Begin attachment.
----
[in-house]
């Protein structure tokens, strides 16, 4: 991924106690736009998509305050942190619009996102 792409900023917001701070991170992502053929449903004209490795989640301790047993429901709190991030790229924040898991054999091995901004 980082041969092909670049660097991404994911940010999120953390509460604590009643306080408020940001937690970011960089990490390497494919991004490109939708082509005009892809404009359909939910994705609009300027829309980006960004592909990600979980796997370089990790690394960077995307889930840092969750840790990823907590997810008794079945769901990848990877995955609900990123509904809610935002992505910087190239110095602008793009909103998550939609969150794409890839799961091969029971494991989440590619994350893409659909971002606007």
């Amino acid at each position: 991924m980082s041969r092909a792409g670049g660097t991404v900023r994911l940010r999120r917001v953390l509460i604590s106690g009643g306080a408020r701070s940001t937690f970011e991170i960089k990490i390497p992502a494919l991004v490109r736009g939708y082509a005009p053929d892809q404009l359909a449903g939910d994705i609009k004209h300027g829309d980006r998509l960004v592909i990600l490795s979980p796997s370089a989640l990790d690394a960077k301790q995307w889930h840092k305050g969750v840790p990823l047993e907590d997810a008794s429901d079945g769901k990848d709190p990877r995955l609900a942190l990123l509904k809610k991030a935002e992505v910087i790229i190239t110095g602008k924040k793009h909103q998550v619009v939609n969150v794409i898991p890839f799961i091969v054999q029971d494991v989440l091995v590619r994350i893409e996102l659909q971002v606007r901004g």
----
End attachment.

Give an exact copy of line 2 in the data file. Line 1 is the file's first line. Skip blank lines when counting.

């Protein structure tokens, strides 16, 4: 991924106690736009998509305050942190619009996102 792409900023917001701070991170992502053929449903004209490795989640301790047993429901709190991030790229924040898991054999091995901004 980082041969092909670049660097991404994911940010999120953390509460604590009643306080408020940001937690970011960089990490390497494919991004490109939708082509005009892809404009359909939910994705609009300027829309980006960004592909990600979980796997370089990790690394960077995307889930840092969750840790990823907590997810008794079945769901990848990877995955609900990123509904809610935002992505910087190239110095602008793009909103998550939609969150794409890839799961091969029971494991989440590619994350893409659909971002606007």